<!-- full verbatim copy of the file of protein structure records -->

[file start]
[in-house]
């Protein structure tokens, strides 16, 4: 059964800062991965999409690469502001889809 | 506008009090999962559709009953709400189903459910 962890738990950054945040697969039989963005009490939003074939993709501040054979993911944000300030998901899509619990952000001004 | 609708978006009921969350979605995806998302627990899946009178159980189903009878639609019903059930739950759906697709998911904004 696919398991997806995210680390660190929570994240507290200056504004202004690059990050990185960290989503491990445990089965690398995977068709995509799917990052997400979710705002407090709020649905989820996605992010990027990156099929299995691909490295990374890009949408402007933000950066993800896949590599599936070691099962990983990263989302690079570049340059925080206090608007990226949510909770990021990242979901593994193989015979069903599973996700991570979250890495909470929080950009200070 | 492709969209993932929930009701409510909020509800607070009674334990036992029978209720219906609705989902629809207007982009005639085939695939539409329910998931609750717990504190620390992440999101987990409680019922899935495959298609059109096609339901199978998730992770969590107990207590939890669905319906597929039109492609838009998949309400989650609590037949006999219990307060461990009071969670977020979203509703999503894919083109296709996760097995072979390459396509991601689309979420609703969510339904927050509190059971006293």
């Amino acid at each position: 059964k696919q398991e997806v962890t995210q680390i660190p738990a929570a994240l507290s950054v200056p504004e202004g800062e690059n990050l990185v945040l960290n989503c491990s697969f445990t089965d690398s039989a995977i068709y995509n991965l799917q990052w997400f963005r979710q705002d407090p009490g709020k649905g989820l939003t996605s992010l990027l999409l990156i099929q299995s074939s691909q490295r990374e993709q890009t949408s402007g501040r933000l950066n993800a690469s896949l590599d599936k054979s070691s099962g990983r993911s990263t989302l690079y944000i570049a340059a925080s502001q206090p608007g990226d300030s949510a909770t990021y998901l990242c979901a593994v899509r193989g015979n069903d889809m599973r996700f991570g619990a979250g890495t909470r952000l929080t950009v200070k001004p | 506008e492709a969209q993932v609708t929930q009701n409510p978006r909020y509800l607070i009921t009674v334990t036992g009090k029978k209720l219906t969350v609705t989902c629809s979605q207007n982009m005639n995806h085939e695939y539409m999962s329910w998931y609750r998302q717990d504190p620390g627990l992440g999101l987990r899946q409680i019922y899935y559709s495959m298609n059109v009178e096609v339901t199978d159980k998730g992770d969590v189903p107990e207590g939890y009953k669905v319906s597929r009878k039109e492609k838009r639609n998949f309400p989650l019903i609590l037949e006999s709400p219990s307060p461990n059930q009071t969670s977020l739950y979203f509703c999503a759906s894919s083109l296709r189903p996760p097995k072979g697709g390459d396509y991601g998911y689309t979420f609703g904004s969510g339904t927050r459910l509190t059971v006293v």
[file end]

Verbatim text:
[in-house]
């Protein structure tokens, strides 16, 4: 059964800062991965999409690469502001889809 | 506008009090999962559709009953709400189903459910 962890738990950054945040697969039989963005009490939003074939993709501040054979993911944000300030998901899509619990952000001004 | 609708978006009921969350979605995806998302627990899946009178159980189903009878639609019903059930739950759906697709998911904004 696919398991997806995210680390660190929570994240507290200056504004202004690059990050990185960290989503491990445990089965690398995977068709995509799917990052997400979710705002407090709020649905989820996605992010990027990156099929299995691909490295990374890009949408402007933000950066993800896949590599599936070691099962990983990263989302690079570049340059925080206090608007990226949510909770990021990242979901593994193989015979069903599973996700991570979250890495909470929080950009200070 | 492709969209993932929930009701409510909020509800607070009674334990036992029978209720219906609705989902629809207007982009005639085939695939539409329910998931609750717990504190620390992440999101987990409680019922899935495959298609059109096609339901199978998730992770969590107990207590939890669905319906597929039109492609838009998949309400989650609590037949006999219990307060461990009071969670977020979203509703999503894919083109296709996760097995072979390459396509991601689309979420609703969510339904927050509190059971006293």
């Amino acid at each position: 059964k696919q398991e997806v962890t995210q680390i660190p738990a929570a994240l507290s950054v200056p504004e202004g800062e690059n990050l990185v945040l960290n989503c491990s697969f445990t089965d690398s039989a995977i068709y995509n991965l799917q990052w997400f963005r979710q705002d407090p009490g709020k649905g989820l939003t996605s992010l990027l999409l990156i099929q299995s074939s691909q490295r990374e993709q890009t949408s402007g501040r933000l950066n993800a690469s896949l590599d599936k054979s070691s099962g990983r993911s990263t989302l690079y944000i570049a340059a925080s502001q206090p608007g990226d300030s949510a909770t990021y998901l990242c979901a593994v899509r193989g015979n069903d889809m599973r996700f991570g619990a979250g890495t909470r952000l929080t950009v200070k001004p | 506008e492709a969209q993932v609708t929930q009701n409510p978006r909020y509800l607070i009921t009674v334990t036992g009090k029978k209720l219906t969350v609705t989902c629809s979605q207007n982009m005639n995806h085939e695939y539409m999962s329910w998931y609750r998302q717990d504190p620390g627990l992440g999101l987990r899946q409680i019922y899935y559709s495959m298609n059109v009178e096609v339901t199978d159980k998730g992770d969590v189903p107990e207590g939890y009953k669905v319906s597929r009878k039109e492609k838009r639609n998949f309400p989650l019903i609590l037949e006999s709400p219990s307060p461990n059930q009071t969670s977020l739950y979203f509703c999503a759906s894919s083109l296709r189903p996760p097995k072979g697709g390459d396509y991601g998911y689309t979420f609703g904004s969510g339904t927050r459910l509190t059971v006293v």